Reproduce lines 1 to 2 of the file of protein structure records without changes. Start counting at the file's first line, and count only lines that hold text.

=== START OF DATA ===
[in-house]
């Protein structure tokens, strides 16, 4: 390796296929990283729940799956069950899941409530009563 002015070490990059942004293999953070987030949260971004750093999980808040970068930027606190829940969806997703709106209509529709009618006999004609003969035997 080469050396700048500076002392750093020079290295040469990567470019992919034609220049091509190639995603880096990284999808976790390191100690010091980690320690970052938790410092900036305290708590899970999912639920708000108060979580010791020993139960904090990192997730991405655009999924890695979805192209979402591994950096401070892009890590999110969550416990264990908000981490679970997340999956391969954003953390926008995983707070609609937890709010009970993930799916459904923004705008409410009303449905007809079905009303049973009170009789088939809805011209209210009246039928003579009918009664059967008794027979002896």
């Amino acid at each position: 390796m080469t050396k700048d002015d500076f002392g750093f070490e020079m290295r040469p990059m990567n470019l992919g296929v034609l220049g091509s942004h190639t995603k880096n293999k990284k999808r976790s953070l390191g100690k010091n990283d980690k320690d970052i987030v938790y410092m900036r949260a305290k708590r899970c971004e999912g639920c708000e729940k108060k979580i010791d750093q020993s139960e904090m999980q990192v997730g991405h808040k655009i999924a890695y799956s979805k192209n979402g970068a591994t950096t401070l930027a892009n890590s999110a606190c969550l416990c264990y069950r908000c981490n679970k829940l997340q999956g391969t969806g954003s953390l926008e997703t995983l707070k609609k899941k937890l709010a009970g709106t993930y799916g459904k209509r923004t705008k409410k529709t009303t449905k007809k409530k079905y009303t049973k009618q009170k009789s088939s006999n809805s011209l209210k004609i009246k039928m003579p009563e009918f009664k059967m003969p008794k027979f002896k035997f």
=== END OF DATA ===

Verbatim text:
[in-house]
């Protein structure tokens, strides 16, 4: 390796296929990283729940799956069950899941409530009563 002015070490990059942004293999953070987030949260971004750093999980808040970068930027606190829940969806997703709106209509529709009618006999004609003969035997 080469050396700048500076002392750093020079290295040469990567470019992919034609220049091509190639995603880096990284999808976790390191100690010091980690320690970052938790410092900036305290708590899970999912639920708000108060979580010791020993139960904090990192997730991405655009999924890695979805192209979402591994950096401070892009890590999110969550416990264990908000981490679970997340999956391969954003953390926008995983707070609609937890709010009970993930799916459904923004705008409410009303449905007809079905009303049973009170009789088939809805011209209210009246039928003579009918009664059967008794027979002896």